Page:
The economists have identified six factors of economic growth: natural resources, physical capital or infrastructure, labour, human capital, technology and law. These factors are key components in an economy. Improving or increasing their quantity can lead to growth in the economy.

Since August 2019, in Jammu and Kashmir, there is a limited or no physical movement, a devastated supply chain and colossal demand shock. A New York-based digital rights organization, Access Now, has said that so far in 2020 there have been 55 internet shutdowns in India, with 46 of them in Jammu and Kashmir, and 38 in Kashmir alone. In the absence of high-speed internet, both e-commerce and making online payments becomes near impossible. Internet bans in Kashmir have proved calamitous for the economy, crushing innovation in the region and leading to joblessness.

Political stability as a prerequisite for economic growth

Economic growth and political stability are deeply interconnected. The uncertainty associated with an unstable political environment may reduce investment and the pace of economic development.

While the peaceful environment that political stability may offer is a desideratum, it could easily become a breeding ground for high economic growth.

When we talk about political stability in the context of growth, leaving aside resource-driven bubbles, we mean the rule of law, strong institutions rather than powerful individuals, an efficient bureaucracy, low corruption and an investment enabling business climate.

The grapes of the area have surprised Hari Singh during his visit to the place. The advantage of the fruit is that it is ready when fresh grapes are not available anywhere in the world except Italy.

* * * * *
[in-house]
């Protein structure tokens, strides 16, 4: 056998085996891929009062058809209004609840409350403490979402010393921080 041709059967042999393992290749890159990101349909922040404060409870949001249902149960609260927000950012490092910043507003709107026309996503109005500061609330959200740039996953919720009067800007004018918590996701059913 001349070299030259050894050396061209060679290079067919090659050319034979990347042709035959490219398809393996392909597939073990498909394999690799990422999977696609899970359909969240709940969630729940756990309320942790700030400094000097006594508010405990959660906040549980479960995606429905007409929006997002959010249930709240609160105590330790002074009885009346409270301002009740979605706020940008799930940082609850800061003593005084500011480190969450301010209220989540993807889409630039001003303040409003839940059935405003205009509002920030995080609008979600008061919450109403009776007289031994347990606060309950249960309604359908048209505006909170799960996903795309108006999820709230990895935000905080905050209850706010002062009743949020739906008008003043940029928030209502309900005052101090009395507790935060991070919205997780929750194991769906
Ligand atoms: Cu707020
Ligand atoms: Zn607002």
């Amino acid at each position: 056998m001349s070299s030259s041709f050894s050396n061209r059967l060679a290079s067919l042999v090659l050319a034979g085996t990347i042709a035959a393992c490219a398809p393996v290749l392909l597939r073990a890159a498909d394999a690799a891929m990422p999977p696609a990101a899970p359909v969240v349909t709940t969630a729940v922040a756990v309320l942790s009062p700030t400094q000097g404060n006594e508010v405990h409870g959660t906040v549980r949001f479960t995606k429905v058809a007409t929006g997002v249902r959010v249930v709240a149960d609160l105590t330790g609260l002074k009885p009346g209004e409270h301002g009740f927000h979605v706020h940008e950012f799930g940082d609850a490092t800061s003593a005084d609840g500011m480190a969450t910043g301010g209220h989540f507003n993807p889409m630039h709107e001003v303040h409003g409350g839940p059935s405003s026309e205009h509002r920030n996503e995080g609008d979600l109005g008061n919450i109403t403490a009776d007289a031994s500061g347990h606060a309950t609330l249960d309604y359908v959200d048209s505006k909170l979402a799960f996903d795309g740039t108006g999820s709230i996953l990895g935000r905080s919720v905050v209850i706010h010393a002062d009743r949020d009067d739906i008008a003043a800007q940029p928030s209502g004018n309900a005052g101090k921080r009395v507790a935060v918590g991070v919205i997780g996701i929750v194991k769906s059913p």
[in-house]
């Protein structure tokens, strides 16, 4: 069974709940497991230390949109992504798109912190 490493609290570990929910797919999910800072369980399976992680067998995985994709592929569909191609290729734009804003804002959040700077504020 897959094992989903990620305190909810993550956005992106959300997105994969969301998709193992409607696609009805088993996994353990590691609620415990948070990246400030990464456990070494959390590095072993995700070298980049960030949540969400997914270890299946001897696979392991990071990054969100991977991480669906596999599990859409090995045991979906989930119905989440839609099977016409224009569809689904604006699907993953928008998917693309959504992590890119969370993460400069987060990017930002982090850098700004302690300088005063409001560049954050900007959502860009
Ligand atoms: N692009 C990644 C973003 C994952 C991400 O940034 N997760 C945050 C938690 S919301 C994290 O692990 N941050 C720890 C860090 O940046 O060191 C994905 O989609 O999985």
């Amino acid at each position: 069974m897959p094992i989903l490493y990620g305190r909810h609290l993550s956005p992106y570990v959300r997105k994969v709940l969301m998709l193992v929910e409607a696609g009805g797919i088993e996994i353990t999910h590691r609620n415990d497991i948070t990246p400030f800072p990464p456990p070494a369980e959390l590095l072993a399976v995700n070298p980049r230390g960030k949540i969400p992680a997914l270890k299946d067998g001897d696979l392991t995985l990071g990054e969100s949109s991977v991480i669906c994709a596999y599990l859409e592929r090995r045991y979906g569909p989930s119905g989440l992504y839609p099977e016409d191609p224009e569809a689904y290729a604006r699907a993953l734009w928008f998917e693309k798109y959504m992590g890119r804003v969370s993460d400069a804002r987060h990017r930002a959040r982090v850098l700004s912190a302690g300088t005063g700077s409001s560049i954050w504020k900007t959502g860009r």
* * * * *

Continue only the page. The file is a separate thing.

The absence of sustainable peace, and the presence of subsequent shutdowns, curfews and civil strife that follows, does not only result in the loss of human lives but also makes the society economically weak. The intense political conflict in Kashmir has hampered any heavy industry to thrive and prosper. In the run-up to strip Jammu and Kashmir of its special status, the central government on August 2 last year issued an advisory. The advisory warned of “terror threats”, and advised that tourists and Hindu pilgrims should “curtail their visit… and return as soon as possible”. In subsequent months situation becomes war-like and grim aided by the imposition of another lockdown due to Covid19.

According to a news report in Scroll, as per statistics provided to parliament on December 9, 2019, tourist figures declined from over quarter of a million in 2018 to just over 43,000  between August and December.  As a result, there were an estimated 144,500 jobs lost in the tourism and handicrafts sector alone.

One of the stated reasons for bifurcating the erstwhile state into two UTs is the lack of economic and social development. A year on the economic growth of Jammu and Kashmir has been erratic and people are suffering under the rubric of gratuitous lockdown.

Bilal Gani

When the brutality of conflict surrounds every sphere of life, peoples’ lives are bound to be chaotic and anarchical. The landscape of Kashmir is swiftly changing around a particular narrative. The Hindu-nationalist Bhartiya Janta Party’s agenda to enforce demographic change in Jammu and Kashmir is devastating its economy and damaging its sociology. People are in an economic quandary and in a practical dilemma over how to sustain this crisis. Due to this double whammy of nested lockdowns and triple tragedy of the communication gag, logistical restrictions and demand shock, havoc has been unleashed to all major sectors of the economy. The people in Jammu and Kashmir have to live with a staggering economy and a perplexing situation of how to triumph over forces of violence.

(The author is a Research Scholar at the Central University of Kashmir. The opinions expressed in this article are those of the author’s and do not purport to reflect the opinions or views of Kashmir Life.)